I haven’t made up my mind about all this yet, but I know that I won’t ever become someone to go after the money first. There’s a reason I chose studying art history over business administration (besides that I suck at math): I swore that I would never prostitute myself for the money, even though I might struggle financially for the rest of my life. And I haven’t broken that rule yet. However, if I spend an insane amount of time on this blog (which I really do), I have to be rewarded somehow, because time is a very precious good. Until today, I haven’t made a single cent from my blog, but instead I’ve invested quite a bit of money (conference tickets, business cards, host services do add up at some point!). So, I’m looking for a solution to be a business person about my work online without giving up my credibility and my believes. If I invest time and money to build a really good blog, there has to be some way to make it worth-while financially without me cheating myself. (Help me out here!)
5. Blogging is about the people you meet along the way. That weird moment when you realize that you’re sitting in a room full of strangers (although you may have communicated on twitter before) who happen to be just like you in so many ways: The same passions — traveling, writing, photography. The same goals in life — find a way to turn all this passion into a job. And they all understand this travel blogging cosmos (with a big number of inside jokes) that I didn’t know existed a year ago. Apparently, it takes an hour and a can of Bulmers, and suddenly you’re running through the hallways of a castle in rural Ireland with a bunch of people you just met, opening every door looking for ghosts and secret pathways.
Sometimes, I question whether it’s healthy to spend so much time in front of a laptop and worrying about not updating the Facebook page often enough. But what BlogHouse taught me is that there are people out there who also once came up with the crazy idea to start a blog and who are really trying to make it work. Every person I met at BlogHouse had an interesting story worth to be told. And our wonderful blogging mentors (teachers? instructors? gurus?) Dalene and Pete of Hecktic Travels, Ayngelina of Bacon is Magic, Michael of Go, See, Write, and Craig and Linda of Indie Travel Podcast helped us to find our stories, put them into the right words, and choose the right photos and designs to go with them. I couldn’t be more thankful for the time, patience, and inspiration I was shown by all of them. And I also need to thank the wonderful other BlogHouse participants who made my experience extra special:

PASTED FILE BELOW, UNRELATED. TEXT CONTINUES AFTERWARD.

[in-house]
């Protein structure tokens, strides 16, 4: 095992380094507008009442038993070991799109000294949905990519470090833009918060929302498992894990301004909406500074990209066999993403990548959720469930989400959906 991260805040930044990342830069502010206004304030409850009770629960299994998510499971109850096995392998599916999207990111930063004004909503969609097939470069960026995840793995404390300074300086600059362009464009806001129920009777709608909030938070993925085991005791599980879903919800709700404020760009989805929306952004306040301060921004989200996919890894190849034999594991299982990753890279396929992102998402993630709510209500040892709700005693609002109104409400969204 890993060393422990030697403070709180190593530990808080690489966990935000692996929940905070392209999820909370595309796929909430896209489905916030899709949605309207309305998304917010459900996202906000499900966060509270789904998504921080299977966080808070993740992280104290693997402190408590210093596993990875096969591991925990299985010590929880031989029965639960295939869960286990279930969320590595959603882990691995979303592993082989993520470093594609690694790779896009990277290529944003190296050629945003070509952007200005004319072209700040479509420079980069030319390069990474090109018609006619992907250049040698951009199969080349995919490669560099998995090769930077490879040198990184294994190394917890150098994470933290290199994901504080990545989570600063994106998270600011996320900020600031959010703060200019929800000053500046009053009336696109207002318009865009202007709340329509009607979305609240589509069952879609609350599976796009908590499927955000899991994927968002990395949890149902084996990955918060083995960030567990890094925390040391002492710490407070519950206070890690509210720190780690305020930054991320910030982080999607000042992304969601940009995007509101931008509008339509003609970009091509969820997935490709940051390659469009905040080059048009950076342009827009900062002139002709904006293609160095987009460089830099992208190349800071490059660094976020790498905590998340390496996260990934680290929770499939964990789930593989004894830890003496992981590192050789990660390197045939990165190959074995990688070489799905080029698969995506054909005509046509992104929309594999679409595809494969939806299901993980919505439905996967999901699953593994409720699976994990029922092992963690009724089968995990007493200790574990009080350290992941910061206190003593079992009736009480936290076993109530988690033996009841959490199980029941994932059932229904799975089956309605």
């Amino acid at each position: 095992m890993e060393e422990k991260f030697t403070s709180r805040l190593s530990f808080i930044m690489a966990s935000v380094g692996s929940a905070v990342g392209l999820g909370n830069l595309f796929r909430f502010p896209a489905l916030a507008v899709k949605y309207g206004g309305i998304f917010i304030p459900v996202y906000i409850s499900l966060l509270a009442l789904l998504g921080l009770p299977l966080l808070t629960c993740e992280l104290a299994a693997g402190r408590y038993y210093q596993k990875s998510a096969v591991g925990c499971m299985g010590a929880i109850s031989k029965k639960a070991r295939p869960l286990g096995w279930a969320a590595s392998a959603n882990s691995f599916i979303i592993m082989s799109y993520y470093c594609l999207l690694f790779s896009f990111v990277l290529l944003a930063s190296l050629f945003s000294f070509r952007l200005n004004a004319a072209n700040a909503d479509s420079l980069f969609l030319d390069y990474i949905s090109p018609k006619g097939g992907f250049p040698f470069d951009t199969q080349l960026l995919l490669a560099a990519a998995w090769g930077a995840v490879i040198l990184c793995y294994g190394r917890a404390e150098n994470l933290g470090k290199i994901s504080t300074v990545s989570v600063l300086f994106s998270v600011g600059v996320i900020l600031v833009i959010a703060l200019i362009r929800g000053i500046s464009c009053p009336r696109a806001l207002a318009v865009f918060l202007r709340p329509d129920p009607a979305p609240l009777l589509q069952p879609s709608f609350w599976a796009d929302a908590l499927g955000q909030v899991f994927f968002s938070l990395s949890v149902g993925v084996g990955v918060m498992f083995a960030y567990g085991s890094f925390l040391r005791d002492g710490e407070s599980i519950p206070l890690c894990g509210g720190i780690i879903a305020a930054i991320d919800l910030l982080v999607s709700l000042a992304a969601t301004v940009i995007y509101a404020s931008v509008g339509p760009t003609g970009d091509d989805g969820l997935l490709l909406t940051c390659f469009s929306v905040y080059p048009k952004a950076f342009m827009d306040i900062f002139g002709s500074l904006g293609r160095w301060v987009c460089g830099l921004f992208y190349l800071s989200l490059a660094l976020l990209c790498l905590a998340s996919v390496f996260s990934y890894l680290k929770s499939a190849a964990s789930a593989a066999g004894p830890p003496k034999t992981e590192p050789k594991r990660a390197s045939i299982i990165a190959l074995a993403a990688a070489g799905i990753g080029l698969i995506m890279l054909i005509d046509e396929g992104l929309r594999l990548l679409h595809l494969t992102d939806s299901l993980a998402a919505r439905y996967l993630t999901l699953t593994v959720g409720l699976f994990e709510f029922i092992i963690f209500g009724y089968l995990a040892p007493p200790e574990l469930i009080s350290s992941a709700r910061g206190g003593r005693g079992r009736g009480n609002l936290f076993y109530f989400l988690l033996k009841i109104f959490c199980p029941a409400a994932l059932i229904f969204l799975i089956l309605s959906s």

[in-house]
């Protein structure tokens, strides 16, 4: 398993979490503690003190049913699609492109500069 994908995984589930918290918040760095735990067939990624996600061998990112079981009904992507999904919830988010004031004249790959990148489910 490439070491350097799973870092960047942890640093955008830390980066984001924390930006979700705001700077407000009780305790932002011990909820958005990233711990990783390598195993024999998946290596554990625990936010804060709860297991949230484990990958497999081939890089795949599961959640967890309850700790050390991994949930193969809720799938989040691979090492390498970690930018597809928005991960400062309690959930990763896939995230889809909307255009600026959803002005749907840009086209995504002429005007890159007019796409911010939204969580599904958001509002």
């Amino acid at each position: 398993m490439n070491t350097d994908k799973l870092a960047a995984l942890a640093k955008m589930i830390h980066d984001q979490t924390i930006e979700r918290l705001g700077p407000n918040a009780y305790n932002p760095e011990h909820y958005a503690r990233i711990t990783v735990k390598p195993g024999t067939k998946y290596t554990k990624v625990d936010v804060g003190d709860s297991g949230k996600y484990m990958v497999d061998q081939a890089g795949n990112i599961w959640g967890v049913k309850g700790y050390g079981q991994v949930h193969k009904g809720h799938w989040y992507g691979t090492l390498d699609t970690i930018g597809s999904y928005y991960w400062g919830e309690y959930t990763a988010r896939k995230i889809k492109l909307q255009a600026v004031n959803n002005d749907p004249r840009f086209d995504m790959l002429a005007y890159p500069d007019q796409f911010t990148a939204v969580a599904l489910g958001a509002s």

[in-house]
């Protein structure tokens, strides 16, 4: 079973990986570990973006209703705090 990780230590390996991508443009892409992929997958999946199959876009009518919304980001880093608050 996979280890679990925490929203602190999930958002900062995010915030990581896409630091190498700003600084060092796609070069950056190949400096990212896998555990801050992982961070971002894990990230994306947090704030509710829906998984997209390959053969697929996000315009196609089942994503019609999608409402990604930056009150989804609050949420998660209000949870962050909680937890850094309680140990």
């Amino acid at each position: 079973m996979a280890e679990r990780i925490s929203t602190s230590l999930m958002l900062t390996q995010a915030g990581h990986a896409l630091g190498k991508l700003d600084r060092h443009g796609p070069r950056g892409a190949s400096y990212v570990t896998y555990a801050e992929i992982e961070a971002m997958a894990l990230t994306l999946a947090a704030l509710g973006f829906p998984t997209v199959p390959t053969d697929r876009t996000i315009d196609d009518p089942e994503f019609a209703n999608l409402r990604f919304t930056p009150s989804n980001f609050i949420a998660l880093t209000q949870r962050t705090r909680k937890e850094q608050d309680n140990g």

Thanks to Helen for being the first smiling face on a train ride into uncertainty,
thanks to Beatrice for being the greatest roommate
(although I always showered way too long),
thanks to Jo for asking all the questions I didn’t dare to ask,
thanks to Jaclynn for letting me stand under her umbrella (ella, ella,… oh, just kidding) during a downpour at Trim Castle,
thanks to Murissa for saving my BlogHouse experience by borrowing me her adapter,
thanks to Lance for writing down all the hilarious BlogTripQuotes
(although really just said Bulmers!),
thanks to Andrew for his encouraging words,
thanks to Megan for always providing comic relief with her dry humor,
and thanks to Brendon for turning me into a short-time vine videographer star.
I had the best time meeting all of you and I love the feeling that I have ten great new friends from all over the world, from British Columbia to Singapore!